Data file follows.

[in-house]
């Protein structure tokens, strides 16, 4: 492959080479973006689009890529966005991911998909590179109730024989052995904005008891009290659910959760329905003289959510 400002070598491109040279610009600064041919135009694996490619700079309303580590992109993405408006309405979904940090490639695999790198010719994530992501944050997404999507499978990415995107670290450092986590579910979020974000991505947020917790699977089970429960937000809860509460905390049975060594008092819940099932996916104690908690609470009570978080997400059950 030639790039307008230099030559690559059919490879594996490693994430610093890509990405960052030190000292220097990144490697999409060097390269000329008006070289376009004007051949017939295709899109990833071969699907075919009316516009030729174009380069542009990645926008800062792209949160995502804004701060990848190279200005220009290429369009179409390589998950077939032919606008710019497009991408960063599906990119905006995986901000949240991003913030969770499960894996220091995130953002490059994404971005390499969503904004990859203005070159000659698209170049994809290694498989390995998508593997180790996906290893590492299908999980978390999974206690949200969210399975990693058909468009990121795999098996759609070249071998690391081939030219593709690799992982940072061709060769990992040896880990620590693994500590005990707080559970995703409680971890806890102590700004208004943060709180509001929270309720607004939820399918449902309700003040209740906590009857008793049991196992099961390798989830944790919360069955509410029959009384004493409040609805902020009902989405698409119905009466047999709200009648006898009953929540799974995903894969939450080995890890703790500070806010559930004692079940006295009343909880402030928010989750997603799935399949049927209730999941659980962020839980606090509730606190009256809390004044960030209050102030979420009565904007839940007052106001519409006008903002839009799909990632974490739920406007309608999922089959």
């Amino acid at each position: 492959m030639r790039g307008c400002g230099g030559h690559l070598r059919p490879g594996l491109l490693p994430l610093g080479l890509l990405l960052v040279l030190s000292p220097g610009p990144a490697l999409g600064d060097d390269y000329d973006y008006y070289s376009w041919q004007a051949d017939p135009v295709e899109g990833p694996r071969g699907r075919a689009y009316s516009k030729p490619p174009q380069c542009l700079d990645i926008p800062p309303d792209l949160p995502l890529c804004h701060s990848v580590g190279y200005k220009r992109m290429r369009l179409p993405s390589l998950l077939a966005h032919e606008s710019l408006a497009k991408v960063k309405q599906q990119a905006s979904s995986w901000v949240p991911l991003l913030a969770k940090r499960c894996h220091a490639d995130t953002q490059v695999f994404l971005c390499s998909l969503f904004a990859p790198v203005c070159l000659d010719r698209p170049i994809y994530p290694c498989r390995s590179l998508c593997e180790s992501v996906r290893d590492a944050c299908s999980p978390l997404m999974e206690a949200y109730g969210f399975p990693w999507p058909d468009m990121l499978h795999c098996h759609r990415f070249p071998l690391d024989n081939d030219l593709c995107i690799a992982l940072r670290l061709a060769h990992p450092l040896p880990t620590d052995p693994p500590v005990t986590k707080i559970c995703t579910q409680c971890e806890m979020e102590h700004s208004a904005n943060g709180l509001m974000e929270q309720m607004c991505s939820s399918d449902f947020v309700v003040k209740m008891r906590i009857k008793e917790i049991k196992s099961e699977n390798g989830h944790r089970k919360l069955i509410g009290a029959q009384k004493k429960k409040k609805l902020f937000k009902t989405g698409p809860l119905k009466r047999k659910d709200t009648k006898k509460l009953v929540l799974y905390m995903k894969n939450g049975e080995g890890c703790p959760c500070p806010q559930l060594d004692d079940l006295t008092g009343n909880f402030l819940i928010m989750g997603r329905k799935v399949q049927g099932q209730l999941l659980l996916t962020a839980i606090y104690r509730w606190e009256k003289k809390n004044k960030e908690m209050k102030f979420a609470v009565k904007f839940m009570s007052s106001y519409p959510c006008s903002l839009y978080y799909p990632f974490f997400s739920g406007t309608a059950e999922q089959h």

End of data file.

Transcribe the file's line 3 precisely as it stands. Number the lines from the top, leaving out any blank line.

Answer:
């Amino acid at each position: 492959m030639r790039g307008c400002g230099g030559h690559l070598r059919p490879g594996l491109l490693p994430l610093g080479l890509l990405l960052v040279l030190s000292p220097g610009p990144a490697l999409g600064d060097d390269y000329d973006y008006y070289s376009w041919q004007a051949d017939p135009v295709e899109g990833p694996r071969g699907r075919a689009y009316s516009k030729p490619p174009q380069c542009l700079d990645i926008p800062p309303d792209l949160p995502l890529c804004h701060s990848v580590g190279y200005k220009r992109m290429r369009l179409p993405s390589l998950l077939a966005h032919e606008s710019l408006a497009k991408v960063k309405q599906q990119a905006s979904s995986w901000v949240p991911l991003l913030a969770k940090r499960c894996h220091a490639d995130t953002q490059v695999f994404l971005c390499s998909l969503f904004a990859p790198v203005c070159l000659d010719r698209p170049i994809y994530p290694c498989r390995s590179l998508c593997e180790s992501v996906r290893d590492a944050c299908s999980p978390l997404m999974e206690a949200y109730g969210f399975p990693w999507p058909d468009m990121l499978h795999c098996h759609r990415f070249p071998l690391d024989n081939d030219l593709c995107i690799a992982l940072r670290l061709a060769h990992p450092l040896p880990t620590d052995p693994p500590v005990t986590k707080i559970c995703t579910q409680c971890e806890m979020e102590h700004s208004a904005n943060g709180l509001m974000e929270q309720m607004c991505s939820s399918d449902f947020v309700v003040k209740m008891r906590i009857k008793e917790i049991k196992s099961e699977n390798g989830h944790r089970k919360l069955i509410g009290a029959q009384k004493k429960k409040k609805l902020f937000k009902t989405g698409p809860l119905k009466r047999k659910d709200t009648k006898k509460l009953v929540l799974y905390m995903k894969n939450g049975e080995g890890c703790p959760c500070p806010q559930l060594d004692d079940l006295t008092g009343n909880f402030l819940i928010m989750g997603r329905k799935v399949q049927g099932q209730l999941l659980l996916t962020a839980i606090y104690r509730w606190e009256k003289k809390n004044k960030e908690m209050k102030f979420a609470v009565k904007f839940m009570s007052s106001y519409p959510c006008s903002l839009y978080y799909p990632f974490f997400s739920g406007t309608a059950e999922q089959h």